I still have that lovely souvenir I got in Chicago, but I’m well enough to start writing about how ACDA went. It was awesome! First, Chicago is a great city, didn’t have a lot of time to explore the whole thing, but I really enjoyed the parts that I saw. They’ve got some awesome public art.
I got to see a concert session with Fountain Valley High School, Calvin College Alumni Choir, The Singers – Minnesota Choral Artists, and the CCNU TianKong Choir (A women’s chorus from a Chinese University). All were great and had something amazing to offer. Fountain Valley really impressed me by singing Six Chanson by Hindemith. What a feat! That’s no easy set of pieces, especially for a High School choir. I’m glad that some high schools in this nation are still challenging themselves like this and not just singing any old Lauridsen/Whitacre copycat that happens to catch their eye (Please understand that I love Lauridsen and Whitacre, it’s just disappointing to see so many people try and copy them and fail because it’s profitable. Only Lauridsen and Whitacre can write like they do).
Calvin College Alumni Choir did a great job singing “Magnificat” by Alberto Grau. It’s quite a doozy and they really brought the house down with it. Unfortunately they ended with a rather white-bread “Jesus Christ the Apple Tree” and “Gabriel” that just seemed like a much too obvious attempt to get the audience riled up and a standing ovation. Well, it worked, but I wasn’t played that easy. Don’t get me wrong, it was a very good choir, but I can tell when I’m being played. I felt like their goal was to impress rather than express.
Next was a truly wonderful performance by The Singers – Minnesota Choral Artists, directed by Matthew Culloton. This was a fantastic performance from beginning to end. They started with excerpts from Mid-Winter Song by Morten Lauridsen (the real deal), a piece by Libby Larsen that ended a little confusingly, two pieces by Brahms and two original works by their composers-in-residence, Abbie Betinis and Jocelyn Hagen. The highlight of the performance were the pieces by Brahms. They were so beautifully sung and masterfully shaped, it was unbelievable to listen to. It made me so excited that we were doing Brahms in BYU Singers. Some people didn’t like The Singers because they chose the wrong music. I disagree, I thought they made great choices and were seeking to express something rather than impress or manipulating their audience.
After the concert session I visited the exhibits downstairs at the Hilton. I found the Walton Booth and found my piece that they published! I was thrilled to see my piece there rubbing shoulders with some other great pieces. I chatted a bit with some reps. from Hal Leonard who all “welcomed me into the family.” Kind of a cool phrase, and then I remembered that this family included Samuel Barber, Dale Warland, Eric Whitacre, Ola Gjeilo, and Frank Ferko. That’s a pretty awesome family.
I ran around, collected some music, bought some books, met some new people, and got to chat with some members of musica intima who are all awesome (They gave me a free CD!). I got to ask them a bunch of questions about what it’s like singing in a small ensemble with no conductor (good advice to someone in a six voice group). They seem like a really awesome group.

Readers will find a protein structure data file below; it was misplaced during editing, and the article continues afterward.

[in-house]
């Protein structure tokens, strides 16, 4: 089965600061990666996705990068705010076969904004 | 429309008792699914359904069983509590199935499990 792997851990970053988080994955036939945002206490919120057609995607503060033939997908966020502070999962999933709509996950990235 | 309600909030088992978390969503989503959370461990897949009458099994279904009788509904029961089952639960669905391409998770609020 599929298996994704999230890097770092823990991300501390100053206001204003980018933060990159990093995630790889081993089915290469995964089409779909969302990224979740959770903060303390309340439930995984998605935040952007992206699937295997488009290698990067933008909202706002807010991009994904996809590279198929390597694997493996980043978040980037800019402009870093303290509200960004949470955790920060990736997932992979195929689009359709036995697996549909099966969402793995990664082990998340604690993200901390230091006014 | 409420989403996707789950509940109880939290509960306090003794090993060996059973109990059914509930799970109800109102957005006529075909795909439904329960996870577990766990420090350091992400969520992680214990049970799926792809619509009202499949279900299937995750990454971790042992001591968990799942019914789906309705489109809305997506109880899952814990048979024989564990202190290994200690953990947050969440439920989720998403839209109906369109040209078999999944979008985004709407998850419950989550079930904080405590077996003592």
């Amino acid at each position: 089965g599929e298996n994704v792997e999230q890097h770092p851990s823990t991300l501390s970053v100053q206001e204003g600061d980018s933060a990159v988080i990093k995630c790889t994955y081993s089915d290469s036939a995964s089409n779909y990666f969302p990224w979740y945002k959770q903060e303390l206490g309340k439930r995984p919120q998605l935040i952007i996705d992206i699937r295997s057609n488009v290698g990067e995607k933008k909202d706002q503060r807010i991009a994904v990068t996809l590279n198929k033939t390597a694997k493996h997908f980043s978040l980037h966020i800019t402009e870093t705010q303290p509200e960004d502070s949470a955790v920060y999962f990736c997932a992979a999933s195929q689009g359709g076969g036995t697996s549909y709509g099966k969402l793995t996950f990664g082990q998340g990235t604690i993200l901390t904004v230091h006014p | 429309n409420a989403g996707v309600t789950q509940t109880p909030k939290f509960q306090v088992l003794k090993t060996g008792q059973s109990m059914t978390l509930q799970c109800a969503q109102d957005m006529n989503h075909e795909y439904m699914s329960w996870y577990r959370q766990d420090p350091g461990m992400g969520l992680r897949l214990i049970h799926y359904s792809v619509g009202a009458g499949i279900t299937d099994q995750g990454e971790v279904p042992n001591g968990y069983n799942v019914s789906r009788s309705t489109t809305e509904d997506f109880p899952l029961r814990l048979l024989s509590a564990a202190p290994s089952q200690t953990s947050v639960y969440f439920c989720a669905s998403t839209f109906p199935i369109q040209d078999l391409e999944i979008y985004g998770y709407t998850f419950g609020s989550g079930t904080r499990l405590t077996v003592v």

BYU Singers in Auditorium Theater and Roosevelt University
BYU Singers had a great time getting ready, rehearsing, sound-checking and a lot of other great stuff. First we sang in Roosevelt University’s Auditorium Theater. Not my favorite space. They put up a shell to help with sound, but it still wasn’t a good acoustic to sing it. It felt like we were singing into a vacuum (a lovely vacuum at that).
Our program was “Everyone Sang,” by Argento (one of the most difficult pieces I’ve ever had to learn or sing) “I Have Had Singing” by Sametz (much harder than it looks), “Chantez à Dieu,” by Sweelinck, “Wenn wir in hösten Nöten, sein,” by Brahms (one of the greatest of his motets, absolutely rocked!) “There is Sweet Music,” by EJ White, and “Each Day” by Stephan Paulus. The Paulus piece is not very hard to learn or even sing, but it is a beast to tune. Singing each of these pieces is fine and dandy, but we wanted all of them dead in tune and beautifully phrased. It was tough as nails, but we did it.
The better place to sing was Symphony Hall, here it was a much better acoustic to sing in (it only took a few minutes for us to get the hang of the space). It was also gorgeous and a much more rewarding venue to sing in. Our performance there was astounding to be a part of. Sometimes you can tell when it’s going really well, and this was one of those times. There were a few times when we started singing something different to what we had rehearsed and all of us followed without hesitation. This was one of those moments when our minds all fused together and we made decisions without any word passed between us. This was one of those moments we became “an eighty legged animal,” as Gabriel Crouch once put it. It was a truly incredible experience for us. For others it might not have been that big of a deal, but it was a triumph to us.
Anyway, it was awesome. I explored the rest of Chicago with some friends, and then got sick and brought that stupid souvenir home. Gross, traveling while sick is not good, and then I got the rest of BYU Singers sick. After we got back about half of us have been sitting out of rehearsal (including yours truly). This happens every year, but this time it was I who got everyone sick. Whoops.
BYU Singers in Chicago Symphony Hall